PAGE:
The bitter truth about chocolate

KitKat, McVitie's, and extreme poverty

Nestlé won’t back a groundbreaking deal that would vastly improve the lives of the farmers who produce their cocoa. The chocolate giant would rather make fat profits off KitKat than pay workers a decent wage.

Tell Nestlé to support a global cocoa floor price that farmers can live on!

Sign the petition


How far would you go for a cheap chocolate treat?

Would you deny cocoa farmers a living wage, leaving them with little choice but to pull their children out of school to work the fields so their family can survive?

Ask Nestlé and Pladis. Along with French sugar and cocoa trader giant SucDen, the makers of KitKat bars and McVitie's biscuits won’t support a new policy that would lift millions of farmers out of extreme poverty.

All cocoa farmers worldwide deserve a fair... shot and a living income. If this momentum fails, there probably won’t be another opportunity for decades to come. That’s why together, we need to act right now to name and shame the companies who’d rather hoard chocolate profits than ensure their workers are decently paid.

Tell Nestlé, Pladis, and SucDen to support a fair price for cocoa farmers in West Africa and around the world!

The governments of Ghana and Ivory Coast took the historic initiative to work together to raise the minimum cocoa price. If these West African nations that make up 65% of the globe’s cocoa supply succeed, other chocolate-producing countries will likely follow suit.

Farmers in Ghana, the Ivory Coast, Cameroon, Nigeria, Indonesia, Ecuador and a few other countries in Latin America produce almost all of the world’s cocoa, but corporations like Nestlé and Pladis in the 100 billion dollar a year chocolate industry want to get away with paying them pennies for their efforts.

The result of that cost-cutting? When asked this year, Nestlé couldn’t guarantee the chocolate in its KitKat and Aero bars was produced without child labour. This has to end NOW.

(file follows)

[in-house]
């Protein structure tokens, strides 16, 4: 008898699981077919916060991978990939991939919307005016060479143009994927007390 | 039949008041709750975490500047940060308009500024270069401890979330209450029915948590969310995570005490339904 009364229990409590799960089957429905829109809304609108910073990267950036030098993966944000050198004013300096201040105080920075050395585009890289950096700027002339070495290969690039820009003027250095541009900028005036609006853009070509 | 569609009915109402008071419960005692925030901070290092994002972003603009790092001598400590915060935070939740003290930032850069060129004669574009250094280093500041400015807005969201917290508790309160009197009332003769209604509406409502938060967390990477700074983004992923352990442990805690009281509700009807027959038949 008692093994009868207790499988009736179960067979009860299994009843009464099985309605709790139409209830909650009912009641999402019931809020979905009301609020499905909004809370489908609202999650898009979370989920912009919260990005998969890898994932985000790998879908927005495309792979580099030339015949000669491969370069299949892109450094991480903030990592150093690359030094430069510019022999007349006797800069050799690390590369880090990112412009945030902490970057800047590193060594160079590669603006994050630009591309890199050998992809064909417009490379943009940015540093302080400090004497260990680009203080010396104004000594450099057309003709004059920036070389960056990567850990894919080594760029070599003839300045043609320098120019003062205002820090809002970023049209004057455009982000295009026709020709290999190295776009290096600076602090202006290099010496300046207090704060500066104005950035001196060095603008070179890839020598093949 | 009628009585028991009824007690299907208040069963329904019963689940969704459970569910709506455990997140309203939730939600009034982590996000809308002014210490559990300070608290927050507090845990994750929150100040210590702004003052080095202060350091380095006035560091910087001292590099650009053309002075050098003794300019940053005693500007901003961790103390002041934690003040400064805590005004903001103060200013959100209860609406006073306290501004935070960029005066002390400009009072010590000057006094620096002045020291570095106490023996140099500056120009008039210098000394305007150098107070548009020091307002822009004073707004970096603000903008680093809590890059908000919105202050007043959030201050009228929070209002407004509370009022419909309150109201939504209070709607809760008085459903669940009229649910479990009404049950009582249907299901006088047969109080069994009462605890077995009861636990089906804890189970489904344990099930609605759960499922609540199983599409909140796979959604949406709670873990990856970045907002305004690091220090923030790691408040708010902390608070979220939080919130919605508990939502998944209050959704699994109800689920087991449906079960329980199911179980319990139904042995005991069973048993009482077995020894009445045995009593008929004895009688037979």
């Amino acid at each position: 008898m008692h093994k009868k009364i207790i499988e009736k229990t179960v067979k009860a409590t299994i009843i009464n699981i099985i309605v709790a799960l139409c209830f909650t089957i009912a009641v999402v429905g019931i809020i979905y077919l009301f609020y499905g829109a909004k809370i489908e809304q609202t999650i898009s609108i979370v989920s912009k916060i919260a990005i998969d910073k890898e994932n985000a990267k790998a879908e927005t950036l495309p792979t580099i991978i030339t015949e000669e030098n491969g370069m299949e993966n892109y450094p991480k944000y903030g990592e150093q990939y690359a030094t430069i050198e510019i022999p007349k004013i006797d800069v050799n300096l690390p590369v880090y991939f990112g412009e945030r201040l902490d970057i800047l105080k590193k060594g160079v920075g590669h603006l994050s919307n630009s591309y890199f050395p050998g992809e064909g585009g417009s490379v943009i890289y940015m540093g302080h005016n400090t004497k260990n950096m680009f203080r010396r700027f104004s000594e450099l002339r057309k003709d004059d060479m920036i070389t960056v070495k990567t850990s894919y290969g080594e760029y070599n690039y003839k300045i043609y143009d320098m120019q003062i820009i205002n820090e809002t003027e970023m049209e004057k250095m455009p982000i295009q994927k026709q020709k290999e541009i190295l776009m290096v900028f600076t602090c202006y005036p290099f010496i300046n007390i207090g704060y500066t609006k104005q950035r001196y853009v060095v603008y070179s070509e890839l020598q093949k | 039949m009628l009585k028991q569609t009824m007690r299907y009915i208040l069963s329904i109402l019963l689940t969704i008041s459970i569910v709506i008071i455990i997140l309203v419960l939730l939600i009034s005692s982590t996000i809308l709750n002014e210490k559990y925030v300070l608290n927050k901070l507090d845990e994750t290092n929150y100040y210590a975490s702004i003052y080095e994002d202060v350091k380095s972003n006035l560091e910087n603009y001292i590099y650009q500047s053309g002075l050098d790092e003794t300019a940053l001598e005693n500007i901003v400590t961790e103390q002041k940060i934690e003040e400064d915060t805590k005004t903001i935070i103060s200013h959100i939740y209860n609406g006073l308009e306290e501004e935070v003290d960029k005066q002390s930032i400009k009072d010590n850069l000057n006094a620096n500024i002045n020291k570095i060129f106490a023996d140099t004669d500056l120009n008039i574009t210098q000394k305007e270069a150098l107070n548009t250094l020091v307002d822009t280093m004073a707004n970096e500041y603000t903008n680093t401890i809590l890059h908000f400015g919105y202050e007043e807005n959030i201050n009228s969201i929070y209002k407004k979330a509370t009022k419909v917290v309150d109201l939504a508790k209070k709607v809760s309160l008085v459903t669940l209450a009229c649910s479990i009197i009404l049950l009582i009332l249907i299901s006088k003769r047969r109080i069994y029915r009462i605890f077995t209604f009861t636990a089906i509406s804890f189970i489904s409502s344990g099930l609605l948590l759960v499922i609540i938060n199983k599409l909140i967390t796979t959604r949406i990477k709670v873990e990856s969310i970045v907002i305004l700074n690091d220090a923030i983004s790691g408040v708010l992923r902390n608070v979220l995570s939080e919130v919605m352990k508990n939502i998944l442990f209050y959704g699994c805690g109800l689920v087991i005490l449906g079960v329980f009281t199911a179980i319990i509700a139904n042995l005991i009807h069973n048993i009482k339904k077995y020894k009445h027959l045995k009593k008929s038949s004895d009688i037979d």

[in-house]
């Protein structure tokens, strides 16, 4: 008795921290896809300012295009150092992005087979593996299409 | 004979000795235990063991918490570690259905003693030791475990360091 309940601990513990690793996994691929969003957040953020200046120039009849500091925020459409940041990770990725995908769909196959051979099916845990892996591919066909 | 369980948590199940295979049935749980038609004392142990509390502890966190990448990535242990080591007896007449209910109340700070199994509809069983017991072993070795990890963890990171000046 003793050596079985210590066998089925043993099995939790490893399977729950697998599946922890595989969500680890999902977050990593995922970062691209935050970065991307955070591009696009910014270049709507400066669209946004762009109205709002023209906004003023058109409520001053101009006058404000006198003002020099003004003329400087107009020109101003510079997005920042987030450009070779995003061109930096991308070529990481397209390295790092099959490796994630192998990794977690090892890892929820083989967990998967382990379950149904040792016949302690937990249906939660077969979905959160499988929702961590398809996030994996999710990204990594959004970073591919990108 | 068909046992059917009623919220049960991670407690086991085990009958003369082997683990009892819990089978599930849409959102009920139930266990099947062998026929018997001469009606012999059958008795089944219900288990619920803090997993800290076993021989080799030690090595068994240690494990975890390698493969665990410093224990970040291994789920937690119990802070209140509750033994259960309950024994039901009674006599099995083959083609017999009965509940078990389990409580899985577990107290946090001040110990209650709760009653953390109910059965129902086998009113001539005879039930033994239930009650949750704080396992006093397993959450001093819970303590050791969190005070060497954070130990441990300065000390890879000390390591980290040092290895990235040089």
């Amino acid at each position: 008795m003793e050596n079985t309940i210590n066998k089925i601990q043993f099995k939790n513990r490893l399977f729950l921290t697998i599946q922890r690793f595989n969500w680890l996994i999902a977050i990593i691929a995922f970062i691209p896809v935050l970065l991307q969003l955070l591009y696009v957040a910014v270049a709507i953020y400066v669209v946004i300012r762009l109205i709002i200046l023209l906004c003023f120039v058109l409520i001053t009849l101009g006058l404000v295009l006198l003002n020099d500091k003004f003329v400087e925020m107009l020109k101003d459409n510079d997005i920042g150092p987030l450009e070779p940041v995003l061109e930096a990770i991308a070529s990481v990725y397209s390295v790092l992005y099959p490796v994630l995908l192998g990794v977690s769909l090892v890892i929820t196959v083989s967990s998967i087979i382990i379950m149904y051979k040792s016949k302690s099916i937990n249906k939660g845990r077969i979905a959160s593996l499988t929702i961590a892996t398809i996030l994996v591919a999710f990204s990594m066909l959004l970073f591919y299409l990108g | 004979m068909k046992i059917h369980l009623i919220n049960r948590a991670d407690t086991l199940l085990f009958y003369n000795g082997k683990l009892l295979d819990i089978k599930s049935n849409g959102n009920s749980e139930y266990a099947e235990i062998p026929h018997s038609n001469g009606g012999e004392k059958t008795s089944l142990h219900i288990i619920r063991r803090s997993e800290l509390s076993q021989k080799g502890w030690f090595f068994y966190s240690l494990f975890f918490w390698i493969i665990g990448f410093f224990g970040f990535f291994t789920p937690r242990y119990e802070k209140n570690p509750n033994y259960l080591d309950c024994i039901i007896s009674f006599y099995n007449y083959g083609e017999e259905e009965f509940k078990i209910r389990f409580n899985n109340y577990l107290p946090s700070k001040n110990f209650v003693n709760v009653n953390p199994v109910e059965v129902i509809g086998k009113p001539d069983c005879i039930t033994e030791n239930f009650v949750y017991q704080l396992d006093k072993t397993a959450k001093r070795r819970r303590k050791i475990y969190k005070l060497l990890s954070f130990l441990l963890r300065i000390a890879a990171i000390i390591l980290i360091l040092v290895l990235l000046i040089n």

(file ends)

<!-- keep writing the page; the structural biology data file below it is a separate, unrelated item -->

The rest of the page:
Tell Nestlé, Pladis, and SucDen to pay farmers their fair share: Support a fair minimum price on cocoa - worldwide!

This new West African cocoa price -- about $2600 per tonne, more fair for farmers than even Rainforest Alliance -- is a huge step towards keeping chocolate companies’ greed in check and ensuring farmers won’t have to put their kids to work.

Other chocolate giants like Uncommon Cacao and Valhrona have already come out with some support for a better global floor price. Why won’t Nestlé, Pladis, and SucDen do the same?

Chocolate should be a sweet reward to brighten up our day, not a bitter blight on our conscience. As consumers, we have the right to demand better. It worked for us last year, when SumOfUs members like you helped get major chocolate companies to commit to progressive new anti-deforestation policies for cocoa. You helped defend forests from the chocolate industry’s greed. Now, it’s time to defend farmers, too — working for people and planet.

Tell Nestlé, Pladis, and SucDen to pay farmers their fair share: Support a fair minimum price on cocoa - worldwide!

Sign the petition

Thanks for all that you do,
Fatah and the team at SumOfUs

More information:

Companies Support Higher Cocoa Prices for Farmers, Mighty Earth
Chocolate gold: Ivory Coast and Ghana set a fixed price for cocoa, Al Jazeera, August 7, 2019
Industry doubts remain over Ivory Coast, Ghana cocoa floor price, Reuters, July 3, 2019

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